Source: Dairy Research Cluster 3
Principal Investigator: Flavio Schenkel (University of Guelph)
Co-Investigators: Christine Baes, Angela Canovas, Janusz Jamrozik (University of Guelph)
Collaborators: Xin Zhao (McGill University), Ronaldo Cerri (University of British Columbia), Stephen LeBlanc, Eduardo Ribeiro, Filippo Miglior (University of Guelph)
National Dairy Research Strategy investment priority targeted:
- Dairy cattle genetic improvement (disease resistance, fertility, productivity, feed efficiency)
Why this research is important:
The Canadian dairy industry has been investing in the collection of many economically important novel phenotypes through the national health-recording system and various research projects. These traits include mastitis, metabolic diseases, fertility disorders, hoof health, feed efficiency and methane emissions, some of which currently have genetic evaluations available or in the future will. The introduction of genomic selection in 2009 in Canada has helped achieve significant increases in genetic gain for production, conformation, longevity and fertility traits with the backing of a large reference bull population. However, genomic selection is still limited for disease and other novel traits by a much smaller group of reference animals, as collected data is still minimal. Increasing the size of the reference population using females that are genotyped and have phenotypes for traits of interest can help increase the accuracy of genomic predictions for important novel traits.
It has been estimated that genomic selection for novel economically important traits could generate an additional $200 million per year in annual net benefits to the dairy sector due to increased genetic progress for new relevant traits1 . The inclusion of novel traits with more accurate genomic evaluations in Canadian dairy breeding programs will support profitability by improving animal health and welfare, and production efficiency in Canadian dairy herds.
- Maximize the genetic progress for novel traits such as mastitis, metabolic diseases, fertility disorders, hoof health, feed efficiency and methane emissions, by establishing an enlarged reference population of genotyped females; and,
- Advance the understanding of the genetic control of novel traits and the potential role of additional “-omics” data, which can be used to characterize groups of biological molecules that translate into structure, function and biological systems within an organism, in Canadian dairy cattle breeding programs.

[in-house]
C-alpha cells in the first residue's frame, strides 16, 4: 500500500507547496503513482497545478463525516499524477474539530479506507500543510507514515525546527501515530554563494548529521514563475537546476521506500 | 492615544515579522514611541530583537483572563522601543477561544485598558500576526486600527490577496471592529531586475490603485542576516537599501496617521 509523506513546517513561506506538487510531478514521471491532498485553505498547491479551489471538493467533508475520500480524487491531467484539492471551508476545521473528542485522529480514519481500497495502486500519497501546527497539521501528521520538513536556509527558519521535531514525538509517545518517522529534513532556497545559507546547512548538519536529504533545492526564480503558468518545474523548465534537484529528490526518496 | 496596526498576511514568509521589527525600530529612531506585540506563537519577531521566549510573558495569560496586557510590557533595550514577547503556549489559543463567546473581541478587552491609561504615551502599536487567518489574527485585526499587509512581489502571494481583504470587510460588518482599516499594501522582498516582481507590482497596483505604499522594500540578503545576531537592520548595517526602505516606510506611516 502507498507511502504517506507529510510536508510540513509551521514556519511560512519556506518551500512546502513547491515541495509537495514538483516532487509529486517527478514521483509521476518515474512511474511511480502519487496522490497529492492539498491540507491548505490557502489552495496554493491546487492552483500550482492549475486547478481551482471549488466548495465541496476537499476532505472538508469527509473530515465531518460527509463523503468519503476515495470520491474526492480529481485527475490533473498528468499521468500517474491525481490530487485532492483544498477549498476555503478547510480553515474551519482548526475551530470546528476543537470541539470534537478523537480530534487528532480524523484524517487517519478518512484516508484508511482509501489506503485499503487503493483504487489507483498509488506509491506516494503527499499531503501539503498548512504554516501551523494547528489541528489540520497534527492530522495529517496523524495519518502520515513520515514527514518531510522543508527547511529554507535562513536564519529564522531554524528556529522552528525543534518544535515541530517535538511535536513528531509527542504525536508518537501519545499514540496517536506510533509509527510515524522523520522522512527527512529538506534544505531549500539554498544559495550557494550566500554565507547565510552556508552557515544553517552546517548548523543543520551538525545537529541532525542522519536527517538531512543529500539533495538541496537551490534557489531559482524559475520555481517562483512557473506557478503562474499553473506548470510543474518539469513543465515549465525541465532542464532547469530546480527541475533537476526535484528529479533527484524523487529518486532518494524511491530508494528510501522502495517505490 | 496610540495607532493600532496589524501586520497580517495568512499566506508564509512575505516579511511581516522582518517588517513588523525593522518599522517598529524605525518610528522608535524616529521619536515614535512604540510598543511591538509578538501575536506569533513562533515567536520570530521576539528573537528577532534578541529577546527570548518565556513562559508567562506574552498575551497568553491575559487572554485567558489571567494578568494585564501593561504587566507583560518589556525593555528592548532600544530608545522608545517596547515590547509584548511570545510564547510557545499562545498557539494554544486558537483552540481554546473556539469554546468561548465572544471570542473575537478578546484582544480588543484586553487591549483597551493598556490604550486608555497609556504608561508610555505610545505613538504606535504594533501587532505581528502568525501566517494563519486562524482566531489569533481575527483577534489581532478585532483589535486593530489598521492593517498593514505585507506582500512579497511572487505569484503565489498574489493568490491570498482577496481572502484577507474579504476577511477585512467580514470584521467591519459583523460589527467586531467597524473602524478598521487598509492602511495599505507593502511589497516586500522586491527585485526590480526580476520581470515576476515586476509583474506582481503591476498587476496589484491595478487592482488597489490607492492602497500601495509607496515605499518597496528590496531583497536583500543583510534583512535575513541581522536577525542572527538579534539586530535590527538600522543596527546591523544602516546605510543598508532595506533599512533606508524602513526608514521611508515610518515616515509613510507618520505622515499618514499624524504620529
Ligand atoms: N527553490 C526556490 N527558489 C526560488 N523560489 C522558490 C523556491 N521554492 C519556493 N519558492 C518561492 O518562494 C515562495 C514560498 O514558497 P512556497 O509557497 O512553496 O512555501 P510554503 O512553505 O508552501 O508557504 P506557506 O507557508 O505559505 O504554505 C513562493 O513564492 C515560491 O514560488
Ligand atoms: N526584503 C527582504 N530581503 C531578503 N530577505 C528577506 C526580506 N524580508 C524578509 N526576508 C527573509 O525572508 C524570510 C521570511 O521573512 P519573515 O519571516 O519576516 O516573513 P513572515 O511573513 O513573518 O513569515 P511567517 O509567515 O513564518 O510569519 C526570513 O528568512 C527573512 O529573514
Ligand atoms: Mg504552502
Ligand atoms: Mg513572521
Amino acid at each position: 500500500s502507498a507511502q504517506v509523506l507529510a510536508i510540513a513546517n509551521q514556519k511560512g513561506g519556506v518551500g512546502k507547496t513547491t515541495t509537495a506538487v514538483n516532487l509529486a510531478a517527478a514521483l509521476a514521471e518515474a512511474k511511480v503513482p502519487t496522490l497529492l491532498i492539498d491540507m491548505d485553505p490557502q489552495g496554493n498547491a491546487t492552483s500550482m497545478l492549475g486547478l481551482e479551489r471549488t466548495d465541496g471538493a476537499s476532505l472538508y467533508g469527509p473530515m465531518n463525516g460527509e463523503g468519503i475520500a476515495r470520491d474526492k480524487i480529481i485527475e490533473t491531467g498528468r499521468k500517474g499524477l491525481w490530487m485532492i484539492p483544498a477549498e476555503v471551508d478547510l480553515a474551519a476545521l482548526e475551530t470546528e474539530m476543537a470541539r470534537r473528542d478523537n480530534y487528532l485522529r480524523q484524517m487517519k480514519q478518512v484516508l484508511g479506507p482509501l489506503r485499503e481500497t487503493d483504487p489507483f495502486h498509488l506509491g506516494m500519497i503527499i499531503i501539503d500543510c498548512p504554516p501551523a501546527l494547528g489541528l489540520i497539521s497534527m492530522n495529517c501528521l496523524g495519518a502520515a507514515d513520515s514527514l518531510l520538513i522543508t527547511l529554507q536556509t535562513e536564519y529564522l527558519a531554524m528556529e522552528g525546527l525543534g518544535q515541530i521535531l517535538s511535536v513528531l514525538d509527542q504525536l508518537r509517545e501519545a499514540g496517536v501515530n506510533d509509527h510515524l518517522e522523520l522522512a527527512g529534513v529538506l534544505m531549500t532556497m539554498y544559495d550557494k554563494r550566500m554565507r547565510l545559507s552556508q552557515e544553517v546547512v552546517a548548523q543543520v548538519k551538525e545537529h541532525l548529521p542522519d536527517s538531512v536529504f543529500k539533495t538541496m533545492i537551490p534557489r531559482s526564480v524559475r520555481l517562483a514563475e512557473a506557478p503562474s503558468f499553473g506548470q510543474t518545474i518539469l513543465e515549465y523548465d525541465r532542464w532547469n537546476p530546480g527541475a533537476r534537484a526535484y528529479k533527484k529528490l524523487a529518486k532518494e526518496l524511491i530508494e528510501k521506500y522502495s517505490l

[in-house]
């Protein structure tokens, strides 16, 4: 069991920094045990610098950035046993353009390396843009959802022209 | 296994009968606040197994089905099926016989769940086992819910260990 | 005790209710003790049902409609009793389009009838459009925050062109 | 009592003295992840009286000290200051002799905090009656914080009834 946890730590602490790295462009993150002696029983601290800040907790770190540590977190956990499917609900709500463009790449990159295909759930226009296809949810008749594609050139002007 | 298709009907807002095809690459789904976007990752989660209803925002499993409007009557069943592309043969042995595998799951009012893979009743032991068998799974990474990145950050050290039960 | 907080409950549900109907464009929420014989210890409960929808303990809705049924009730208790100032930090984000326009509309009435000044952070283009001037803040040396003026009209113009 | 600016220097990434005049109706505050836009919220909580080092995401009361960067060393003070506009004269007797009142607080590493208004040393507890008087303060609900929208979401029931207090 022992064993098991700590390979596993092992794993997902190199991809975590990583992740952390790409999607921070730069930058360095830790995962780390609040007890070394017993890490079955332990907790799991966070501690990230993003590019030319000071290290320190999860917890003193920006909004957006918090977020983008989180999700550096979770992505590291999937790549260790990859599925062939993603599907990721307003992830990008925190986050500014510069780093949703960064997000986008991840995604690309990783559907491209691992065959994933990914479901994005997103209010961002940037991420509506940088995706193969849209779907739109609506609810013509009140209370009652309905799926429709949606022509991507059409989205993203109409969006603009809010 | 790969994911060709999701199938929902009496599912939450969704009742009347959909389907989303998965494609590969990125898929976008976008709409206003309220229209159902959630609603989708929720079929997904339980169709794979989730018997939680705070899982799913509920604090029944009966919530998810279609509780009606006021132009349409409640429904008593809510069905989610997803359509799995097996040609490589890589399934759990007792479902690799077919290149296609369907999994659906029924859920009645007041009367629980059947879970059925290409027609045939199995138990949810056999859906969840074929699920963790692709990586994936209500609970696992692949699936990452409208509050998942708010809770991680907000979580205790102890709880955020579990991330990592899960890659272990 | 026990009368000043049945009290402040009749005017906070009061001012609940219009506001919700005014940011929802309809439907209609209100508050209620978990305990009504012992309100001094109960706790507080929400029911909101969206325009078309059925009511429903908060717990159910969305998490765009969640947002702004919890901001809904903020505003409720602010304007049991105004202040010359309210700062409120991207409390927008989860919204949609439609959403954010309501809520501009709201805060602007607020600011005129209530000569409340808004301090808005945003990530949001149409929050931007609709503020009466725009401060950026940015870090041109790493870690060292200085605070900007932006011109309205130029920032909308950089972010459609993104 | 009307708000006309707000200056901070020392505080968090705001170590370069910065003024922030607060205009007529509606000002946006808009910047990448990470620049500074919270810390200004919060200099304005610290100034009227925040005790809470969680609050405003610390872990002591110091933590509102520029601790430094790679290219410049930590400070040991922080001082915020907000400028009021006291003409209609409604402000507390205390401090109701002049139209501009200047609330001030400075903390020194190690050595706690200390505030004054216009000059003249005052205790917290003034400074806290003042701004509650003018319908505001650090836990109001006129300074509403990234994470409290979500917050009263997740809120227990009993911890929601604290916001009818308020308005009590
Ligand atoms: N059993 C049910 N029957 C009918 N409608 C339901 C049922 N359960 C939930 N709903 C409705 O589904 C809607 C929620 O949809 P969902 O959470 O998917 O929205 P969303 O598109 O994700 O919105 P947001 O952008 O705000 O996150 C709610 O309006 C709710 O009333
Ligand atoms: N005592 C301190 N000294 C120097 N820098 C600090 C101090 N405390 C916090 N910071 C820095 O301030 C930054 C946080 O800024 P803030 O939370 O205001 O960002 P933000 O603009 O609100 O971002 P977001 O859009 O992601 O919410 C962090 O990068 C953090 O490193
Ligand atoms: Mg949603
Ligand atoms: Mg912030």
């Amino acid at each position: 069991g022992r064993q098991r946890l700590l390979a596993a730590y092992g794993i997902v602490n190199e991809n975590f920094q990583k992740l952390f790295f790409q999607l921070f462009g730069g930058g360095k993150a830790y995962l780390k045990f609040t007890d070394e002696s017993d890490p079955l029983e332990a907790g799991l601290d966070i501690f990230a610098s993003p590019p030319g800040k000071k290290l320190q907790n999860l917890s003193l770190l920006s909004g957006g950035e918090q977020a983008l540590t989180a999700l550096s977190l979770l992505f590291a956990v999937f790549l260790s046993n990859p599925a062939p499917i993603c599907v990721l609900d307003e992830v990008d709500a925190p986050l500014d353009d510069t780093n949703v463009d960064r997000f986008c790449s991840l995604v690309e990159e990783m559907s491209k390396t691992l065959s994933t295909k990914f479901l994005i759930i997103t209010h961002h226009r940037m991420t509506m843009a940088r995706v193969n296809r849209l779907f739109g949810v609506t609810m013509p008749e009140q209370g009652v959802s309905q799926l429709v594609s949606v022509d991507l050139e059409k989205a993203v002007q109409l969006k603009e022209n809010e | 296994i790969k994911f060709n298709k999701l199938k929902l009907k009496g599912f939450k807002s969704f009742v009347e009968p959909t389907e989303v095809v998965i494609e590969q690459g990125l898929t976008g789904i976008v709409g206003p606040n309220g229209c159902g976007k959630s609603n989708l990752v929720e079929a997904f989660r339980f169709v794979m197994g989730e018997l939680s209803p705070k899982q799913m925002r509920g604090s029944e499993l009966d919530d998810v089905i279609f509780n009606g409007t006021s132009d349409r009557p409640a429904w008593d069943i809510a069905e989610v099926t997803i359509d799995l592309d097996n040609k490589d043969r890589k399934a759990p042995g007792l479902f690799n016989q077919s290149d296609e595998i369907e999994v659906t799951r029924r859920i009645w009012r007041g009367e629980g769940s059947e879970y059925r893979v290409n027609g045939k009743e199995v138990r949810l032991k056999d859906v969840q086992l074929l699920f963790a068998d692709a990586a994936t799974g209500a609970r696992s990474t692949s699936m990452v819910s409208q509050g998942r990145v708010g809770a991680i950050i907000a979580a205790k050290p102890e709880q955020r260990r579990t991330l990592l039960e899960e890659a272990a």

It has been demonstrated in previous research that the accuracy of genomic evaluations for novel traits can be improved by increasing the size of the reference population in a cost-effective manner by genotyping cows that already have phenotypes for novel traits.
This project aims to genotype 30,000 cows from selected commercial herds that are collecting relevant phenotypes to augment the size and diversity of the current reference population used in genomic selection. The enlarged reference population will be used by the researchers to determine genetic parameters, develop or improve genomic evaluations, and deliver more accurate genomic predictions for a series of novel traits. The researchers will also perform association studies, functional analyses, and fine mapping to identify regions of the genome or genes and associated biological pathways related to the novel traits. With these results, investigations will determine if “-omics” data can add benefit to genomic evaluations and breeding programs.
The construction of an enlarged female reference population composed of genotyped cows from herds recording novel traits of interest to support and increase the accuracy of routine genomic evaluations for a portfolio of traits, accelerating genomic gains and leading to the breeding of more disease resistant and efficient animals.
1 Chesnais, J. P. (2016). Breakthroughs in Dairy Genetics and Genomics. Presentation to Dairy Research Symposium of Dairy Farmers of Canada, February 5, 2016, Ottawa, Ontario.
NOTE: As per the research agreement, aside from providing financial support, the funders have no decision-making role in the design and conduct of the studies, data collection and analysis or interpretation of the data. Researchers maintain independence in conducting their studies, own their data, and report the outcomes regardless of the results. The decision to publish the findings rests solely with the researchers.